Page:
Now, the old DVDs only offered us the English dub of the film.  They did give us a choice between the original stereo and a new 5.1 mix, but English was the only option, and there were no subtitles.  Happily, none of the blu-rays made this mistake, and all three give us both the Italian and English language tracks, plus optional English subtitles.  Camera Obscura, naturally, also includes German audio and subtitles as additional options.

But the precise audio options do vary.  Arrow offers three: the English in 5.1 and stereo, and the Italian in mono, all in DTS-HD.  Blue Underground has roughly the same options except they also throw in a 7.1 English mix (in addition to, not instead of, the 5.1), or a 6.1 on their DVD.  And CO gives us the English, German and Italian all in 2.0 DTS-HD.  As a purist, I could give a toss about these 5.1 (and up) remixes; I'd only really be concerned if any version left off the stereo tracks.  But if you are big on those multi-channel remixes, that's one thing you might want to count against the CO and let push you towards one of the other blus.
Now, it's time to talk about extras, and those are quite interesting in this case.  Each version has its own, unique set of extras that vary pretty strongly.  There is a bit of overlap, which I'll of course point out as we get to it, but almost all of it is not only exclusive to each release, but very different.  Like, in most cases of the same film being released in different regions with unique extras, it's still usually the same person or two being interviewed and saying almost all the exact same things.  But here, there's a lot of strong distinction.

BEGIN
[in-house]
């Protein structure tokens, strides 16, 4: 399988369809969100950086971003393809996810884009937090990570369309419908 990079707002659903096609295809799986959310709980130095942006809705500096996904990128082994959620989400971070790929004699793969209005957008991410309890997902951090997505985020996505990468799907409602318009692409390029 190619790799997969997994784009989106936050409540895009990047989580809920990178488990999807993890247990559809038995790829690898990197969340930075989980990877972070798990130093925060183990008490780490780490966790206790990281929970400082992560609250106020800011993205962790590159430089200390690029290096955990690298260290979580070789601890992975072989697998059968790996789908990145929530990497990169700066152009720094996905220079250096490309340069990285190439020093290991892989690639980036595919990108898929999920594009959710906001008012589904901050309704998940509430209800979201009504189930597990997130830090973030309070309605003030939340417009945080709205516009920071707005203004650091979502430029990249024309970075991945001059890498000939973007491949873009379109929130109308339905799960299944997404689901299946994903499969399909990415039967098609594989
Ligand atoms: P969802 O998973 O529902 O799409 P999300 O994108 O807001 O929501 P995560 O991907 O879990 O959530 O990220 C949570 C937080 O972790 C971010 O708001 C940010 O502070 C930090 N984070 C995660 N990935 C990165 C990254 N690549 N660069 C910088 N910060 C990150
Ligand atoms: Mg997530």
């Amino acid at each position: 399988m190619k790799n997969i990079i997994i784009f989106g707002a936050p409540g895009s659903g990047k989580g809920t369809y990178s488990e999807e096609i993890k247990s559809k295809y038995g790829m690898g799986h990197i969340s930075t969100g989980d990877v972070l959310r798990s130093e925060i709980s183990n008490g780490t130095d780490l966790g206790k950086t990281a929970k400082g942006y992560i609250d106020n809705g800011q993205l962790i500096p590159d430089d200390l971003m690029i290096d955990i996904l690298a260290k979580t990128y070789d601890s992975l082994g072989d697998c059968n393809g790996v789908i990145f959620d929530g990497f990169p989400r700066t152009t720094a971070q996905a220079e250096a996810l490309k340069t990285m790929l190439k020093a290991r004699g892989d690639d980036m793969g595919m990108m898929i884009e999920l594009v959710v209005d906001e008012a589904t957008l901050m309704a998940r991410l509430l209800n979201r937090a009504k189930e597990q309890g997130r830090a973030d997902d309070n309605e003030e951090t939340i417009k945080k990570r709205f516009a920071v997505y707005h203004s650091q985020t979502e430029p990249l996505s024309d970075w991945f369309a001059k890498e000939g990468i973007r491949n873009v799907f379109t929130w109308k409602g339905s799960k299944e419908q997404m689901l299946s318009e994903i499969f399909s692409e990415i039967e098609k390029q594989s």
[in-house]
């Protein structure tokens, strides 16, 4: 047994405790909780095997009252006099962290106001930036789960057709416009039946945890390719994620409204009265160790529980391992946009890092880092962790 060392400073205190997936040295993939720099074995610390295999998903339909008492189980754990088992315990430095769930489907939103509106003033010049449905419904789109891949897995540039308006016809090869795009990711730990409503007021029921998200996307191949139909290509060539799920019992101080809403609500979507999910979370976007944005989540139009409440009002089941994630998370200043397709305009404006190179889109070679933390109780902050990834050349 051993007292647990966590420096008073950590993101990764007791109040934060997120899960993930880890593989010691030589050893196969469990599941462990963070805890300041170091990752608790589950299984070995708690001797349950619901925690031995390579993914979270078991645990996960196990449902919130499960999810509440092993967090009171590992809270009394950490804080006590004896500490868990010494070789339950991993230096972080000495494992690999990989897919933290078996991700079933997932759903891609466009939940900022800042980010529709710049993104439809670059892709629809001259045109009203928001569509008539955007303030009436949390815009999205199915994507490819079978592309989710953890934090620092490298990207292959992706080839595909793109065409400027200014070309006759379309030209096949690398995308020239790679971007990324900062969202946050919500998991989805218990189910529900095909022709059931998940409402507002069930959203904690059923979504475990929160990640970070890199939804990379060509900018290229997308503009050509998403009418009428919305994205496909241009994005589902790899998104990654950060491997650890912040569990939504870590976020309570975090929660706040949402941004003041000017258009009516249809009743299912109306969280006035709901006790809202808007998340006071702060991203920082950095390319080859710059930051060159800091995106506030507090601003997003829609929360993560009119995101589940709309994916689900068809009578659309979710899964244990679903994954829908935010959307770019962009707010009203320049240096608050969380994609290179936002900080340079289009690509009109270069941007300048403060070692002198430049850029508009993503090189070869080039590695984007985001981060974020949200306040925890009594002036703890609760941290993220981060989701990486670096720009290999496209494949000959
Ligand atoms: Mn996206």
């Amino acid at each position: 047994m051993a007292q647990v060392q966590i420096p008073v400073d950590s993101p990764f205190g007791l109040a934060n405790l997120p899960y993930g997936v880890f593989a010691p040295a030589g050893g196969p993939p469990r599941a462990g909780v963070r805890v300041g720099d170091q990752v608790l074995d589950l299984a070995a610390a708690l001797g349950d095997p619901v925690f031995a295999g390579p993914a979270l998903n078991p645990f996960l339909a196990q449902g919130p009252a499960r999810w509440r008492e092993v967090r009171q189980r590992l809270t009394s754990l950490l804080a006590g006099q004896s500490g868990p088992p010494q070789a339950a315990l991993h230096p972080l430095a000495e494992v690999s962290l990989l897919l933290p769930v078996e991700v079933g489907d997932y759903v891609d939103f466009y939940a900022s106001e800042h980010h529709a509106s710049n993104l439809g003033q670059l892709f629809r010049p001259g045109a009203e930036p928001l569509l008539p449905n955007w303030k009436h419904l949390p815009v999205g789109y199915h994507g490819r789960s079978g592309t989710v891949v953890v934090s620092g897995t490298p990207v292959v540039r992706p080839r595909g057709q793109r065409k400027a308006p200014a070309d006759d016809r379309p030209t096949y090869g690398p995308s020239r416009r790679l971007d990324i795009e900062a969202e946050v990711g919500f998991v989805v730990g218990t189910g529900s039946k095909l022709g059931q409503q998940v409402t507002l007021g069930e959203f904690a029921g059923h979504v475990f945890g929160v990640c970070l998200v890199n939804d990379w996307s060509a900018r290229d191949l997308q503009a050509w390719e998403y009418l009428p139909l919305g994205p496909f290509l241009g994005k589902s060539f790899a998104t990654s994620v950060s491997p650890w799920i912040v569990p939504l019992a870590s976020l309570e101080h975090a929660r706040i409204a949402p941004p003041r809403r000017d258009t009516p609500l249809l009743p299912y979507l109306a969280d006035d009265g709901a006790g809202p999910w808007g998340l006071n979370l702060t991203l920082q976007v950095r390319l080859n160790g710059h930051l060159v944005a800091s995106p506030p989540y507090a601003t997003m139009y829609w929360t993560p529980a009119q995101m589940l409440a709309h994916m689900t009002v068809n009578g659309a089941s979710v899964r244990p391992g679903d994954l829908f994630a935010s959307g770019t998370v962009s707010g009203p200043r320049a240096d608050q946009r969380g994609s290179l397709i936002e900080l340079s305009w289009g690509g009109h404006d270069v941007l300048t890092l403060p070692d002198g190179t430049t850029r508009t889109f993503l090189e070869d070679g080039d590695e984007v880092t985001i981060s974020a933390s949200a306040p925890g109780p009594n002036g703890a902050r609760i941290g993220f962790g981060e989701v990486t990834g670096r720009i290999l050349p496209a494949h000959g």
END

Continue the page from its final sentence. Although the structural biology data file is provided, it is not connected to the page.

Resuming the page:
So, originally, Anchor Bay's main feature was a brief (eight and a half minute) featurette inter-cutting interviews with Argento and Luigi Cozzi, basically giving you the bare minimum essentials.  Argento also did a quick intro for the film, plus they had the trailer, a stills gallery, and an insert with a text interview with actor Leigh McCloskey.
Then Arrow, like I said, blew it up into a 2-disc set.  They kept the Anchor Bay interview, but lost the Argento introduction, replacing it with a newer one by Daria Nicolodi.  Then there are a couple featurettes on the first disc: a new interview with Argento, an interview with Nicolodi, and curiously an interview with Cozzi about the making of his film, The Black Cat.  Bizarre because it's only tangentially related to Inferno, but I was happy to get it, as it seems like The Black Cat will never get its own proper release, so this will be our only chance at Black Cat special features.  Anyway, those are all okay, but a little on the cheap side.  The interviews mostly seem like they were quickly grabbed at conventions (except Cozzi is in his usual store), and they all have those long, animations that Arrow always used to do, where they would play out for like 2 minutes before each interview could start.  There's also a half-hour Q&A with Tim Lucas, Irene Miracle and Keith Emerson at a film screening, which is cool but very shaky, low quality camera and sound... but still very much worth the watch!